Friday, February 13, 2009
"Rachel Getting Married"
In, "Rachel Getting Married," troubled Kim (Oscar nominee Anne Hathaway) gets out of rehab to attend her older sister's (Rosemarie Dewitt) wedding. Kim looks on as an outsider during hectic preparations for the big day and feels like a psychopath under observation. We've seen the premise of a wedding being interrupted by the appearance from the black sheep of the family before. But somehow director Jonathan Demme (The Silence of the Lambs, Philadelphia), writer Jenny Lumet and a brilliant cast make it fresh and painfully real. This family has been deeply wounded by a terrible tragedy and is finally grasping at a bit of happiness. The wedding festivities celebrate love and life with an eclectic group of friends and cultural traditions.
Demme draws you into this family's world. I wasn't watching from the outside, I was experiencing the discomfort at the idyllic rehearsal dinner when Kim raises her seltzer glass to make amends to her sister. I'm not sure Kim consciously tries to upstage her sister's wedding. She wants to be included in the celebration. When she discovers that her sister has chosen someone else to be the maid of honor, she gets angry and pressures her into giving her the role. Kim is desperate to be a part of the family again and to reconnect with her big sister. But her demons keep popping up - pushing them away. A fellow addict explains that the hardest thing after being in rehab is returning to your family. Kim has some serious issues to resolve and needs her family's support at this difficult time.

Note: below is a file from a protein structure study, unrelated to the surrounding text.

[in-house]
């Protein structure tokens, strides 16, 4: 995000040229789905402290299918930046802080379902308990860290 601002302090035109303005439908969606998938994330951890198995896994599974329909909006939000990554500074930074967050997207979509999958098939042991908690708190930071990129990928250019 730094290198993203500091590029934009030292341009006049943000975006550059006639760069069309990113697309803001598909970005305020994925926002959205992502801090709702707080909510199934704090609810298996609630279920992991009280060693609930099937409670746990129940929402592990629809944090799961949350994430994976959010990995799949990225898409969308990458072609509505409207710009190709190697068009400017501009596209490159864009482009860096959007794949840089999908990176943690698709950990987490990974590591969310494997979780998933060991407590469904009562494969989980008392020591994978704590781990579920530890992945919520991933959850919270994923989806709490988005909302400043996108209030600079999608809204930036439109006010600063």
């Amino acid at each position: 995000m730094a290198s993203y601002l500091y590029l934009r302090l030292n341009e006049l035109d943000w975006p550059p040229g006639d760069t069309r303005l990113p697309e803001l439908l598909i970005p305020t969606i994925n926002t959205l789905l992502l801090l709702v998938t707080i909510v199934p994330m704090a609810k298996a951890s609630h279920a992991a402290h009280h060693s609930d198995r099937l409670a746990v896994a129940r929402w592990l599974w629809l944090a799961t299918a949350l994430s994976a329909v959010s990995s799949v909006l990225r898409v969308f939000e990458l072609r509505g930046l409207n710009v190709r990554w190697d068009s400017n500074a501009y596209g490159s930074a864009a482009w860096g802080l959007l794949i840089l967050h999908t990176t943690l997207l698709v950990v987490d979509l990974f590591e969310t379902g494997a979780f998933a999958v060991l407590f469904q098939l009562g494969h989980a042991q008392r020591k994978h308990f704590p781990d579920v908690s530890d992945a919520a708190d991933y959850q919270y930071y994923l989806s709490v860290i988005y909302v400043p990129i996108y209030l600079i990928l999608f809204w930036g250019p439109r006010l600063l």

Kim becomes the catalyst for some painful revelations. Intentional and unintentional wounds are inflicted. What makes this story so moving is that despite the conflict there is love between these sisters. Genuine moments of tenderness. Where there is love, there is the chance for forgiveness. Everything is not wrapped up in a neat wedding package. There are still issues to resolve and new damage has been done. This is the beginning of a very painful rehabilitation. But there is hope too.